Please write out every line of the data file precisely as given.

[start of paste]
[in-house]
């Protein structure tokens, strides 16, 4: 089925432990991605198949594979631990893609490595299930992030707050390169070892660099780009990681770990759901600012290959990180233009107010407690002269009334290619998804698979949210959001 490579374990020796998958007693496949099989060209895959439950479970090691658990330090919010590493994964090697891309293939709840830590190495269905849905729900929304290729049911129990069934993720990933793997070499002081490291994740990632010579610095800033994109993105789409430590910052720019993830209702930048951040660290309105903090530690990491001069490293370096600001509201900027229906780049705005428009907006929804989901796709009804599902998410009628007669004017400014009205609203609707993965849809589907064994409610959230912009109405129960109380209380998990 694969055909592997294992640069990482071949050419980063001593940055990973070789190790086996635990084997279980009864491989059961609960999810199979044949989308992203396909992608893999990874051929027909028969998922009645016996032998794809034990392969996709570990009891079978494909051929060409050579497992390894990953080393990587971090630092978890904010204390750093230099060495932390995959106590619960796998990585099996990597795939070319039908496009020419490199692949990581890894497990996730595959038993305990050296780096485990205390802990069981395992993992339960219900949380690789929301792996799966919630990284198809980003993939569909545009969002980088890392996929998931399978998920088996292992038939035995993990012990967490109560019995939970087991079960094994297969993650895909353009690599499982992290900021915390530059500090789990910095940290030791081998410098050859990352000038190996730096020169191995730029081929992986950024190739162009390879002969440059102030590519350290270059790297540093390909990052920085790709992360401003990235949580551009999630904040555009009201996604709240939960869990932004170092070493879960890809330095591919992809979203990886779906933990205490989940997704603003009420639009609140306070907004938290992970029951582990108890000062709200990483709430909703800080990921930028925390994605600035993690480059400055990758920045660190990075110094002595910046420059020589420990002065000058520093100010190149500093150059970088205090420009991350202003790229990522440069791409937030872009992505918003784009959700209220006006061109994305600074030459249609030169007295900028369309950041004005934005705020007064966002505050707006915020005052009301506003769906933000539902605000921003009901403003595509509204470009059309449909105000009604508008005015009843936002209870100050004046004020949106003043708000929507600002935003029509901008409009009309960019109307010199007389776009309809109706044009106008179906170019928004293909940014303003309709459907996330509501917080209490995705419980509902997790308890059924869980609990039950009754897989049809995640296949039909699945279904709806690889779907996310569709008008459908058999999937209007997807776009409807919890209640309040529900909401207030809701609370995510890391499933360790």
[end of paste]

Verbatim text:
[in-house]
């Protein structure tokens, strides 16, 4: 089925432990991605198949594979631990893609490595299930992030707050390169070892660099780009990681770990759901600012290959990180233009107010407690002269009334290619998804698979949210959001 490579374990020796998958007693496949099989060209895959439950479970090691658990330090919010590493994964090697891309293939709840830590190495269905849905729900929304290729049911129990069934993720990933793997070499002081490291994740990632010579610095800033994109993105789409430590910052720019993830209702930048951040660290309105903090530690990491001069490293370096600001509201900027229906780049705005428009907006929804989901796709009804599902998410009628007669004017400014009205609203609707993965849809589907064994409610959230912009109405129960109380209380998990 694969055909592997294992640069990482071949050419980063001593940055990973070789190790086996635990084997279980009864491989059961609960999810199979044949989308992203396909992608893999990874051929027909028969998922009645016996032998794809034990392969996709570990009891079978494909051929060409050579497992390894990953080393990587971090630092978890904010204390750093230099060495932390995959106590619960796998990585099996990597795939070319039908496009020419490199692949990581890894497990996730595959038993305990050296780096485990205390802990069981395992993992339960219900949380690789929301792996799966919630990284198809980003993939569909545009969002980088890392996929998931399978998920088996292992038939035995993990012990967490109560019995939970087991079960094994297969993650895909353009690599499982992290900021915390530059500090789990910095940290030791081998410098050859990352000038190996730096020169191995730029081929992986950024190739162009390879002969440059102030590519350290270059790297540093390909990052920085790709992360401003990235949580551009999630904040555009009201996604709240939960869990932004170092070493879960890809330095591919992809979203990886779906933990205490989940997704603003009420639009609140306070907004938290992970029951582990108890000062709200990483709430909703800080990921930028925390994605600035993690480059400055990758920045660190990075110094002595910046420059020589420990002065000058520093100010190149500093150059970088205090420009991350202003790229990522440069791409937030872009992505918003784009959700209220006006061109994305600074030459249609030169007295900028369309950041004005934005705020007064966002505050707006915020005052009301506003769906933000539902605000921003009901403003595509509204470009059309449909105000009604508008005015009843936002209870100050004046004020949106003043708000929507600002935003029509901008409009009309960019109307010199007389776009309809109706044009106008179906170019928004293909940014303003309709459907996330509501917080209490995705419980509902997790308890059924869980609990039950009754897989049809995640296949039909699945279904709806690889779907996310569709008008459908058999999937209007997807776009409807919890209640309040529900909401207030809701609370995510890391499933360790």